For them Cowher acts like a witness against the mob. "I don't want my face all over town," he says, "because when I'm not working, I just want to be their dad in the stands. Nothing else."
Somewhere, his agent weeps.
And so here we are at the end of Lauren's game last Friday night. As usual Cowher is in the stands, yet not a single person has come up to him for an autograph or a photo. "They know me here only as Lauren's dad," he says, happily.
Actually, a lot of people know him as the Guy Who Tries to Keep Lauren's Mom Calm. That would be Kaye Cowher (n�e Young), the former North Carolina State and Women's Professional Basketball League star. Kaye gets a little, uh, enthusiastic. Bill won't even sit in the same row with her. "Otherwise, she hits me all night," he says. There may be a maniac in the Cowher family, but it's usually not Bill. Except on Sundays.
"My friends ask me, 'Do you get that face if you don't do your laundry?'" says Lauren. "But the only time we see that face is on TV. He'll be going a little crazy, and my mom will kind of cover her eyes and go, 'Oh, Bill!'"
On Saturday, when Pittsburgh hosts the New York Jets in the AFC divisional playoffs, Steelers fans will pray that Cowher won't make 65,000 at Heinz Field cover their eyes and go, "Oh, Bill!" The playoffs are to Cowher what Bugs Bunny was to Elmer Fudd. He's 7--8 in the postseason and has lost three out of four AFC Championship Games, all at home.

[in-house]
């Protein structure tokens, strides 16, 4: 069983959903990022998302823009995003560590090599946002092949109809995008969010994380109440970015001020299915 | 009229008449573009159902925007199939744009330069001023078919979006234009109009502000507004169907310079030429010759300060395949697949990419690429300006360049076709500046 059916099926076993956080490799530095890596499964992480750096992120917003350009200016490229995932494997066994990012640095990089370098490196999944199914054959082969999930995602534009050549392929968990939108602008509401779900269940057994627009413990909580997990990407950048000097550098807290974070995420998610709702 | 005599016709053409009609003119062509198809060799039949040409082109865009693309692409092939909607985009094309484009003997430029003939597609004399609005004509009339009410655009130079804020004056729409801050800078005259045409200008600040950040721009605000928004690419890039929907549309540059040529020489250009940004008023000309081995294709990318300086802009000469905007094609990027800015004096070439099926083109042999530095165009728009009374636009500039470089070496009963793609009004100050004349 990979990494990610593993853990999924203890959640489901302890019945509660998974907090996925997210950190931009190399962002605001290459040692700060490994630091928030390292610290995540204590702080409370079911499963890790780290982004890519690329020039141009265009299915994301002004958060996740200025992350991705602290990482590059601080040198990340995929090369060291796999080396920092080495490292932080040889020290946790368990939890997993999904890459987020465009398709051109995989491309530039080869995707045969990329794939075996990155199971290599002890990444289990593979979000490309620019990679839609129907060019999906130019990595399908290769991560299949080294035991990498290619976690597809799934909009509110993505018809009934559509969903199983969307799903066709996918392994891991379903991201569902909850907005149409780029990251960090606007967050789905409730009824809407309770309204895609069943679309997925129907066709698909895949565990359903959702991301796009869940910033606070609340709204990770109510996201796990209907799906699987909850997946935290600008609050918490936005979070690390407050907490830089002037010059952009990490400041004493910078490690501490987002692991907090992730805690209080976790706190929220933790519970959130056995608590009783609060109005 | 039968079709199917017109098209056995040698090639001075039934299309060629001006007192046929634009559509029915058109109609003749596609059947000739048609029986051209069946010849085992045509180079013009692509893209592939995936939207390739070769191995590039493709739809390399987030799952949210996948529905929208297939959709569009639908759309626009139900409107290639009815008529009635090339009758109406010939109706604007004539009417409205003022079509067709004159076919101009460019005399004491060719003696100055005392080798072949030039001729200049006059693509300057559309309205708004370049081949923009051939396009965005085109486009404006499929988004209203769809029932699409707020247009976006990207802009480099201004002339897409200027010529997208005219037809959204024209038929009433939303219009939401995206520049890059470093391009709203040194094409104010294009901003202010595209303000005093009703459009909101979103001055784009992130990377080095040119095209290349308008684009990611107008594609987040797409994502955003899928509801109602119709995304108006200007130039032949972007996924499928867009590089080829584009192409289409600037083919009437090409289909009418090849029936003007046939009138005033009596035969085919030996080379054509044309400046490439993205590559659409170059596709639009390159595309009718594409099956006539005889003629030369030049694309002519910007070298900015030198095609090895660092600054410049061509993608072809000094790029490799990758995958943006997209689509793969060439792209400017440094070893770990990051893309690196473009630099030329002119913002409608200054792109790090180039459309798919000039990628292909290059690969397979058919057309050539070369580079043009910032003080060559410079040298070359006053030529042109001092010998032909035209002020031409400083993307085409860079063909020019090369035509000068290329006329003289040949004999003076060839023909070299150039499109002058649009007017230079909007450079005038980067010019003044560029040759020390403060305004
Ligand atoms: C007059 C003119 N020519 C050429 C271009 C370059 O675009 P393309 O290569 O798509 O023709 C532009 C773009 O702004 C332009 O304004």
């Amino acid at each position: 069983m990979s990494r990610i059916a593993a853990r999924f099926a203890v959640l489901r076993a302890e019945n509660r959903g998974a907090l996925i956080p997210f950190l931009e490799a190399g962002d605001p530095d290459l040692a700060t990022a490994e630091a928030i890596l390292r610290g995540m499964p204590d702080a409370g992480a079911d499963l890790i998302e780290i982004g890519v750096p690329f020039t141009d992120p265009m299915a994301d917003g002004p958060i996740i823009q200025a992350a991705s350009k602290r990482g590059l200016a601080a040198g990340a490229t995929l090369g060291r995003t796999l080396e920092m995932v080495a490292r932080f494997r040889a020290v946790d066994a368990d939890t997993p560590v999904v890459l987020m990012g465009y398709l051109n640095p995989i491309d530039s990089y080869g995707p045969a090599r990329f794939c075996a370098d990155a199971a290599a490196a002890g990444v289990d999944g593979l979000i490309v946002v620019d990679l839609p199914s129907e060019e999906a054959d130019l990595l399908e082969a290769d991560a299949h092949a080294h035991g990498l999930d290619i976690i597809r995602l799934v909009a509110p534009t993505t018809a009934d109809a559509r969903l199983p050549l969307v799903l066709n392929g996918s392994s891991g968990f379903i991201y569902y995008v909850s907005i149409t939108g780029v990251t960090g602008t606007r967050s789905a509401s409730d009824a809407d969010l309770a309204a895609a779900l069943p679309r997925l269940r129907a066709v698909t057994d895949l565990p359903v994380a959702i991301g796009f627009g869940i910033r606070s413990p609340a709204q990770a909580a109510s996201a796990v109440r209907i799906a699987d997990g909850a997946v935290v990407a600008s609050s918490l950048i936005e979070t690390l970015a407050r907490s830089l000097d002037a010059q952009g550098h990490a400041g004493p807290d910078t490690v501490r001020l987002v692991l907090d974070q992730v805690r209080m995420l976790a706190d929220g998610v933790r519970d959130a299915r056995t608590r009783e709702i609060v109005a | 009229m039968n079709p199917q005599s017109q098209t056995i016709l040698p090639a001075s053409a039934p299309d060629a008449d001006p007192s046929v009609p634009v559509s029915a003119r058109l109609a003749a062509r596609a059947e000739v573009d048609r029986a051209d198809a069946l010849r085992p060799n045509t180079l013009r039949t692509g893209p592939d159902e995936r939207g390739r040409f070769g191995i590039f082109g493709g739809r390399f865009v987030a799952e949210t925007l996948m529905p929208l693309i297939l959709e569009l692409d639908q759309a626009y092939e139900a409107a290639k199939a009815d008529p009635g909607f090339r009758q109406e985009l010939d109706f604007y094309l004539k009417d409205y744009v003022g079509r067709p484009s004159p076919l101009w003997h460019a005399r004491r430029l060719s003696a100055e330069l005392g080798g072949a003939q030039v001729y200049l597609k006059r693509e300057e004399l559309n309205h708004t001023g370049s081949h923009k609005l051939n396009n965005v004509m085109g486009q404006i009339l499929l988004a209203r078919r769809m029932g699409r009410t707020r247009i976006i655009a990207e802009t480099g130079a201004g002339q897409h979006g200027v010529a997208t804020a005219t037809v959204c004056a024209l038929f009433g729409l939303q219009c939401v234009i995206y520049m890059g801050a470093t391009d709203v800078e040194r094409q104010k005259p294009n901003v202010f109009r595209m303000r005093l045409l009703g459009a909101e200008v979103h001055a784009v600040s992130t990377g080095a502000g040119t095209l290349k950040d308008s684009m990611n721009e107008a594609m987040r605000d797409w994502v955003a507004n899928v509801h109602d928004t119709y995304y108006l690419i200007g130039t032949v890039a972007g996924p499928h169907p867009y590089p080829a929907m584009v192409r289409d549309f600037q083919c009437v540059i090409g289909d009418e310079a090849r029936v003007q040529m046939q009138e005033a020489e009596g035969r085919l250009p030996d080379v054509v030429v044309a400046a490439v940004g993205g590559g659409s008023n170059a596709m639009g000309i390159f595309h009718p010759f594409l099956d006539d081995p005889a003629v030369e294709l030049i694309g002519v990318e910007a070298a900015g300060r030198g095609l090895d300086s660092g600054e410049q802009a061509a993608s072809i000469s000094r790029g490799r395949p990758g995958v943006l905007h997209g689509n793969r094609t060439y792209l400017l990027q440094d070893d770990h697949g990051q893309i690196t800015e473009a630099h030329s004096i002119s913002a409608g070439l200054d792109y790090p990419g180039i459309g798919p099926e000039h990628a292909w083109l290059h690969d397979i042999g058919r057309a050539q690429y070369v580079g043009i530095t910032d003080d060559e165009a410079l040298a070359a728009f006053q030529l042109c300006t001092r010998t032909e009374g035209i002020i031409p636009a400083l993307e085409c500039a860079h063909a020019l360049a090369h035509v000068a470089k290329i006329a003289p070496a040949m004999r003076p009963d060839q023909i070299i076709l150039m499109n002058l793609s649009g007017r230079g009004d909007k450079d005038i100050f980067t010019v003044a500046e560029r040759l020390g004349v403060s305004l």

Not that he'll get fired anytime soon. Because the only people with more antiquated ideas than the Cowhers are the Rooneys, the family that owns the Steelers. They have this lace-doily notion that loyalty and stability mean something. In fact, when Cowher went 6--10 in 2003, the Rooneys extended his contract another two years. The press howled. Cowher repaid the Rooneys with the first 15win regular season in AFC history.
Hmmmm. The Rooneys have had two coaches in the past 36 years, and they're still winners. Anybody want to mention that to the Washington Redskins? Or Notre Dame?
And if the team ever does fire the Pittsburgh-born coach with the world's worst poker face, Cowher would still belong to a family that he loves--and vice versa.
"My dad is one of my best friends in the world," says Meagan.